PFAS (Per- and Polyfluoroalkyl Substances) in Water

Per- and polyfluoroalkyl substances (PFAS) are a large group of manmade fluorinated chemicals. They have been used since the 1940s to make products water-, grease-, and stain-resistant. Distinct properties of this chemical family cause them to be highly stable in soils, surface water, and groundwater. These properties prevent PFAS chemicals from being easily broken down in the environment, which is why they can still be found decades after a spill or release and why they are often called “forever chemicals.”

Kayakers paddling in Olney Pond at Lincoln Woods State Park

RIDEM rulemaking related to PFAS in water

Surface water quality action levels were developed based on a review of available existing data, including those associated with known PFAS sources to establish a screening level which will be used to identify locations of elevated PFAS in surface waters and which may prompt further site investigations. Any entity regulated under the rules stated in 250-150-05-01 § 1.30(D)(1) must report to DEM when surface water samples for the sum of 8 PFAS stated in § 1.30(B)(1) exceed 70ppt. Regulated entities currently or otherwise required to report to the Department are exempt from separately reporting. Notification package requirements are stated in the rule. To report or for further questions, please email:  

Groundwater quality standards are being revised to reflect the interim maximum contaminant level for drinking water that is specified in state law for PFAS chemicals.

UPDATES: The Department filed new Rules and Regulations for Surface Water Quality (250-150-05-1) that took effect December 28, 2023. The Department filed new Rules and Regulations for Groundwater Quality (250-150-05-3) that took effect December 28, 2023.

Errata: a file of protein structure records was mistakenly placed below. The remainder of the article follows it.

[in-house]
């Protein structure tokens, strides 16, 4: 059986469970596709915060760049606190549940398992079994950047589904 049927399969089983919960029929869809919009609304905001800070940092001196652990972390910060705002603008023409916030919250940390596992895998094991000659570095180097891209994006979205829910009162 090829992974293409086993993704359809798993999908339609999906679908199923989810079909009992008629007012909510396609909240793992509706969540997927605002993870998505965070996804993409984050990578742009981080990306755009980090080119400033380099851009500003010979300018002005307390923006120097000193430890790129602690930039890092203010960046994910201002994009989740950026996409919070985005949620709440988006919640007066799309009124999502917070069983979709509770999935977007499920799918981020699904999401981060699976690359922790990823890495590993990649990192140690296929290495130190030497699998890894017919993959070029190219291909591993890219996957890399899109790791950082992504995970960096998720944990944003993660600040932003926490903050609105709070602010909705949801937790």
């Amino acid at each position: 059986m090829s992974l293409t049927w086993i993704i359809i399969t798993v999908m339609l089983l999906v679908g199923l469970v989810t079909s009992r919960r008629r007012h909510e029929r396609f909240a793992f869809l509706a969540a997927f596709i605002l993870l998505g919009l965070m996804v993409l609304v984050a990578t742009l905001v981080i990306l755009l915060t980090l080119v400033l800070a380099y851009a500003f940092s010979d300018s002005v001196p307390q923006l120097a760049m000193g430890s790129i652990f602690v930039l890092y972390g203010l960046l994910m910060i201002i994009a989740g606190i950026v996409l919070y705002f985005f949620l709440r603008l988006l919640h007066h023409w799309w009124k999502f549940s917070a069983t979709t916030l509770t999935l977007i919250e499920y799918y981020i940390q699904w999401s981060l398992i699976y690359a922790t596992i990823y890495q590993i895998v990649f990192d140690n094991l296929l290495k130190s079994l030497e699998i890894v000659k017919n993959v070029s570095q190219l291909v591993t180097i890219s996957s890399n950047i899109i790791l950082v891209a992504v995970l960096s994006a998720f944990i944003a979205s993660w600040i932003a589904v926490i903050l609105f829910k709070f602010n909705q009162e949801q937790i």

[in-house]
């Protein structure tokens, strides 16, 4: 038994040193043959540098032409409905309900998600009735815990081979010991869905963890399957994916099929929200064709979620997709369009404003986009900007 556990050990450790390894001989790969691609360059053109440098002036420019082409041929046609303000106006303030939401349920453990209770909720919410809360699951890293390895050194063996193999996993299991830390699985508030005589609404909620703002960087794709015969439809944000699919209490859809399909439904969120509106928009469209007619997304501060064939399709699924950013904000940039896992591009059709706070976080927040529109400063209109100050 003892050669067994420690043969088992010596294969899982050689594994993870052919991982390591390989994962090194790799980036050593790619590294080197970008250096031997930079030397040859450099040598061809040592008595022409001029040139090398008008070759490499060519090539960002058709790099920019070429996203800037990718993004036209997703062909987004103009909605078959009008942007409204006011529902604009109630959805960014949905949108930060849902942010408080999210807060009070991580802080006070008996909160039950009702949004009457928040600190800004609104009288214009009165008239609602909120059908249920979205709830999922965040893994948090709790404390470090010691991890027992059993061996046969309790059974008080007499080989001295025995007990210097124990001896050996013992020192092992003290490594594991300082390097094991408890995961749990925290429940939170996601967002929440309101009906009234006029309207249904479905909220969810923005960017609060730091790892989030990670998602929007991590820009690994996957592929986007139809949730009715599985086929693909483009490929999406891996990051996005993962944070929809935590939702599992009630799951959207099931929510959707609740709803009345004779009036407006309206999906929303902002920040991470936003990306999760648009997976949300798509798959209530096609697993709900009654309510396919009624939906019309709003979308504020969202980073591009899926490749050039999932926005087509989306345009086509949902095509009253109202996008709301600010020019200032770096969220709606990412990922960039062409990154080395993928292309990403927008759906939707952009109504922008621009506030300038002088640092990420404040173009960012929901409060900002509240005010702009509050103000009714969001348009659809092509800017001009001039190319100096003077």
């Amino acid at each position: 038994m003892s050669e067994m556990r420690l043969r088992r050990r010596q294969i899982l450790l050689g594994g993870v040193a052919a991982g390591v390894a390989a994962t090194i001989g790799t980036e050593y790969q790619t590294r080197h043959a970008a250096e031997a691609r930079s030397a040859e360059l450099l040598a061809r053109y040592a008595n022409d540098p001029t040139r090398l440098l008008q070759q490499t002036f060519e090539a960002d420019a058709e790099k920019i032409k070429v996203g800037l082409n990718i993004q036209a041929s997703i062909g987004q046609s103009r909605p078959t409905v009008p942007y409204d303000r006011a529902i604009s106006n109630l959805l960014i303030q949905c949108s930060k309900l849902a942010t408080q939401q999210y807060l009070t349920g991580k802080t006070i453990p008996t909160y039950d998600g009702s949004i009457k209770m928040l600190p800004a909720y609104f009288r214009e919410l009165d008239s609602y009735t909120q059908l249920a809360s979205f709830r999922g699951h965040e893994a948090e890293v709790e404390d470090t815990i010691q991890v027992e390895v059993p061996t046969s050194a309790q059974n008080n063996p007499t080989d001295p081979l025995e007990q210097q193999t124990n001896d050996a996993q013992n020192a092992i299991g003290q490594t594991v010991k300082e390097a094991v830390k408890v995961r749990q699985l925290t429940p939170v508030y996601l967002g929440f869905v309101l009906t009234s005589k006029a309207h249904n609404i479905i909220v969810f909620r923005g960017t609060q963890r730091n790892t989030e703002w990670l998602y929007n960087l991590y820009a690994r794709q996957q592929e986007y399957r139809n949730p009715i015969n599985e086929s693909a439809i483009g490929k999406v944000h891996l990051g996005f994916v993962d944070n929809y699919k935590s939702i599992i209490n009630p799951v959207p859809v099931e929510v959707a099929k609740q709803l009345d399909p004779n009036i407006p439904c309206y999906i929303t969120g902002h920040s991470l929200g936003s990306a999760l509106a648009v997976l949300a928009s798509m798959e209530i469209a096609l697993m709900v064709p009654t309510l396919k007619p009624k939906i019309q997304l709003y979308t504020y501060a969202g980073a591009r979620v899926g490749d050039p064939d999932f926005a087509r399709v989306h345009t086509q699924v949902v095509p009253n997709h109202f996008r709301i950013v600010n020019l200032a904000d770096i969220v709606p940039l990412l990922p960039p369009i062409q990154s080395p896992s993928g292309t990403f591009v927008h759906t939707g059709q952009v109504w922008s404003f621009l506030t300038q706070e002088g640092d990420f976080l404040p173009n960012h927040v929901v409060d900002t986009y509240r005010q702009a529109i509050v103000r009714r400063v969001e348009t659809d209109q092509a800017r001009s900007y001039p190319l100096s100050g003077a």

Scientists are still learning about the health effects of PFAS, but many scientific studies have been published about PFAS exposure and health effects. These studies have largely shown that exposure to PFAS may be linked to harmful health effects in humans and animals. Exposure to PFAS has been linked to higher cholesterol levels, lower infant birth weights, weakened immune response, and increased risk of some cancers, including kidney cancer, as well as interference with the body’s natural hormones. 

Infants and young children with developing immune systems, people who are breastfeeding, pregnant, or who may become pregnant, and people with weakened immune systems are particularly at risk.  

Please see the Rhode Island Department of Health’s PFAS Health Effects Factsheet and general PFAS webpage for more information. 

Most exposure to PFAS comes from eating, drinking, or breathing. PFAS are not easily absorbed through the skin. PFAS is present in many consumer products and can be found in food and water sources due to pollution. People can be exposed by drinking water or eating food that contains PFAS and/or breathing air that has PFAS present. 

If your water is supplied by a public water system, you can ask your public water system or visit If you have a private well, RIDOH's Private Well Program can provide additional guidance on testing well water for PFAS

In addition to rulemaking, activities have included:  

  • Applied for and received EPA funding to conduct additional sampling of ambient surface water including rivers and other vulnerable waters in order to better understand the presence of PFAS chemicals in surface waters throughout the state. Sampling is being planned for 2024.
  • Begin to roll out inclusion of PFAS monitoring requirements in applicable RIPDES discharge permits
  • Ongoing participation in interagency committee and regional workgroups and discussions as related to PFAS including management of biosolids

Additional Resources